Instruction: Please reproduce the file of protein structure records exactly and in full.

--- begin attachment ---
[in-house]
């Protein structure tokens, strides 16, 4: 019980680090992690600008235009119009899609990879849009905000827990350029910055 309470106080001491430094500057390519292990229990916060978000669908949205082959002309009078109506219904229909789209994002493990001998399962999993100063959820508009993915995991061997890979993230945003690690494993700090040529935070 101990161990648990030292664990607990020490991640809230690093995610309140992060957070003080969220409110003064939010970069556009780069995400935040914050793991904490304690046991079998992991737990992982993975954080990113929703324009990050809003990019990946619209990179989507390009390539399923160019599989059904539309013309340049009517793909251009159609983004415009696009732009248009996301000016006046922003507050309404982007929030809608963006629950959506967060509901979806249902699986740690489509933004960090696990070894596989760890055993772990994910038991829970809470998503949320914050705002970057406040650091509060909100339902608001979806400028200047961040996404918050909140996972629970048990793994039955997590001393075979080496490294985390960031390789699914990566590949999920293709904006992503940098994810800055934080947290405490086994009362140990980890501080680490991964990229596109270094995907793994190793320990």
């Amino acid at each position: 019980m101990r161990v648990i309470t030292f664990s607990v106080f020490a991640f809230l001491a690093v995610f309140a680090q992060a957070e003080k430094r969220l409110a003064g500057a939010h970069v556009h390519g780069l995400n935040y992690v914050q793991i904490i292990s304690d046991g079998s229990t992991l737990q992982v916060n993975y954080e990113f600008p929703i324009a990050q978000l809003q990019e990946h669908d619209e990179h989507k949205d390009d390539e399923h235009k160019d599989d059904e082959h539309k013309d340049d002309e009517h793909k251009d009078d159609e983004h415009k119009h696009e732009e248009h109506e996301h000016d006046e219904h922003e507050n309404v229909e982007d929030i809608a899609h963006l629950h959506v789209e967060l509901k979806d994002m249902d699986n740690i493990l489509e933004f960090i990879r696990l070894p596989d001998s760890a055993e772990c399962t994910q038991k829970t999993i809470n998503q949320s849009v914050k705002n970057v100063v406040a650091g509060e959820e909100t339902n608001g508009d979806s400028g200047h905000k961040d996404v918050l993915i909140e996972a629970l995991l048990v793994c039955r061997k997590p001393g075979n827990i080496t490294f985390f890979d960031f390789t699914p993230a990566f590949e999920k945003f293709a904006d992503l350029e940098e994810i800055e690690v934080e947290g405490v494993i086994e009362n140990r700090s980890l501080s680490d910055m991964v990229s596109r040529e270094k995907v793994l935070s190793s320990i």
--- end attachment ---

[in-house]
């Protein structure tokens, strides 16, 4: 019980680090992690600008235009119009899609990879849009905000827990350029910055 309470106080001491430094500057390519292990229990916060978000669908949205082959002309009078109506219904229909789209994002493990001998399962999993100063959820508009993915995991061997890979993230945003690690494993700090040529935070 101990161990648990030292664990607990020490991640809230690093995610309140992060957070003080969220409110003064939010970069556009780069995400935040914050793991904490304690046991079998992991737990992982993975954080990113929703324009990050809003990019990946619209990179989507390009390539399923160019599989059904539309013309340049009517793909251009159609983004415009696009732009248009996301000016006046922003507050309404982007929030809608963006629950959506967060509901979806249902699986740690489509933004960090696990070894596989760890055993772990994910038991829970809470998503949320914050705002970057406040650091509060909100339902608001979806400028200047961040996404918050909140996972629970048990793994039955997590001393075979080496490294985390960031390789699914990566590949999920293709904006992503940098994810800055934080947290405490086994009362140990980890501080680490991964990229596109270094995907793994190793320990």
């Amino acid at each position: 019980m101990r161990v648990i309470t030292f664990s607990v106080f020490a991640f809230l001491a690093v995610f309140a680090q992060a957070e003080k430094r969220l409110a003064g500057a939010h970069v556009h390519g780069l995400n935040y992690v914050q793991i904490i292990s304690d046991g079998s229990t992991l737990q992982v916060n993975y954080e990113f600008p929703i324009a990050q978000l809003q990019e990946h669908d619209e990179h989507k949205d390009d390539e399923h235009k160019d599989d059904e082959h539309k013309d340049d002309e009517h793909k251009d009078d159609e983004h415009k119009h696009e732009e248009h109506e996301h000016d006046e219904h922003e507050n309404v229909e982007d929030i809608a899609h963006l629950h959506v789209e967060l509901k979806d994002m249902d699986n740690i493990l489509e933004f960090i990879r696990l070894p596989d001998s760890a055993e772990c399962t994910q038991k829970t999993i809470n998503q949320s849009v914050k705002n970057v100063v406040a650091g509060e959820e909100t339902n608001g508009d979806s400028g200047h905000k961040d996404v918050l993915i909140e996972a629970l995991l048990v793994c039955r061997k997590p001393g075979n827990i080496t490294f985390f890979d960031f390789t699914p993230a990566f590949e999920k945003f293709a904006d992503l350029e940098e994810i800055e690690v934080e947290g405490v494993i086994e009362n140990r700090s980890l501080s680490d910055m991964v990229s596109r040529e270094k995907v793994l935070s190793s320990i």